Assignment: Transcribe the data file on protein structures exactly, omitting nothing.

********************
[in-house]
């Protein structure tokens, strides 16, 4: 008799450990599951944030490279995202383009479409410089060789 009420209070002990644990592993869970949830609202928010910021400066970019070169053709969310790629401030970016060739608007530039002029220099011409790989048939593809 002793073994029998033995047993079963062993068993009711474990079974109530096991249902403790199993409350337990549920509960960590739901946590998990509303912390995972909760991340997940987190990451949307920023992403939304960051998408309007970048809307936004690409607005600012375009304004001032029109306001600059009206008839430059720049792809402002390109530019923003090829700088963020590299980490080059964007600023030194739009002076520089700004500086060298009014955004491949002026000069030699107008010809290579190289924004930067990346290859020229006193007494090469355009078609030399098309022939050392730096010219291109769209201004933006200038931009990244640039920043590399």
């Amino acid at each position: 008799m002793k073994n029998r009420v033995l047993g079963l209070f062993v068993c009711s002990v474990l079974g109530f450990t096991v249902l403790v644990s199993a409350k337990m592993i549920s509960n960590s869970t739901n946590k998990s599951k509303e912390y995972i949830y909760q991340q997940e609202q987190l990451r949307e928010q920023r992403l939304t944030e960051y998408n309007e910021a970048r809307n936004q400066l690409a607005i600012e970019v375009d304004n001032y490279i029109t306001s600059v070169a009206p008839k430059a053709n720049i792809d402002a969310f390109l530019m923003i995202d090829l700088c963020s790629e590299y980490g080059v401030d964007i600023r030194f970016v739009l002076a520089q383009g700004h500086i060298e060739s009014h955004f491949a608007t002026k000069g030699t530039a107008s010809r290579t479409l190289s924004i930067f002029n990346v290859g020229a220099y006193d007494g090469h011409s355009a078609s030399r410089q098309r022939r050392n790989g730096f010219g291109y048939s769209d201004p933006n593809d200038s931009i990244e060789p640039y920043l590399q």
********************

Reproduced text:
[in-house]
């Protein structure tokens, strides 16, 4: 008799450990599951944030490279995202383009479409410089060789 009420209070002990644990592993869970949830609202928010910021400066970019070169053709969310790629401030970016060739608007530039002029220099011409790989048939593809 002793073994029998033995047993079963062993068993009711474990079974109530096991249902403790199993409350337990549920509960960590739901946590998990509303912390995972909760991340997940987190990451949307920023992403939304960051998408309007970048809307936004690409607005600012375009304004001032029109306001600059009206008839430059720049792809402002390109530019923003090829700088963020590299980490080059964007600023030194739009002076520089700004500086060298009014955004491949002026000069030699107008010809290579190289924004930067990346290859020229006193007494090469355009078609030399098309022939050392730096010219291109769209201004933006200038931009990244640039920043590399």
């Amino acid at each position: 008799m002793k073994n029998r009420v033995l047993g079963l209070f062993v068993c009711s002990v474990l079974g109530f450990t096991v249902l403790v644990s199993a409350k337990m592993i549920s509960n960590s869970t739901n946590k998990s599951k509303e912390y995972i949830y909760q991340q997940e609202q987190l990451r949307e928010q920023r992403l939304t944030e960051y998408n309007e910021a970048r809307n936004q400066l690409a607005i600012e970019v375009d304004n001032y490279i029109t306001s600059v070169a009206p008839k430059a053709n720049i792809d402002a969310f390109l530019m923003i995202d090829l700088c963020s790629e590299y980490g080059v401030d964007i600023r030194f970016v739009l002076a520089q383009g700004h500086i060298e060739s009014h955004f491949a608007t002026k000069g030699t530039a107008s010809r290579t479409l190289s924004i930067f002029n990346v290859g020229a220099y006193d007494g090469h011409s355009a078609s030399r410089q098309r022939r050392n790989g730096f010219g291109y048939s769209d201004p933006n593809d200038s931009i990244e060789p640039y920043l590399q």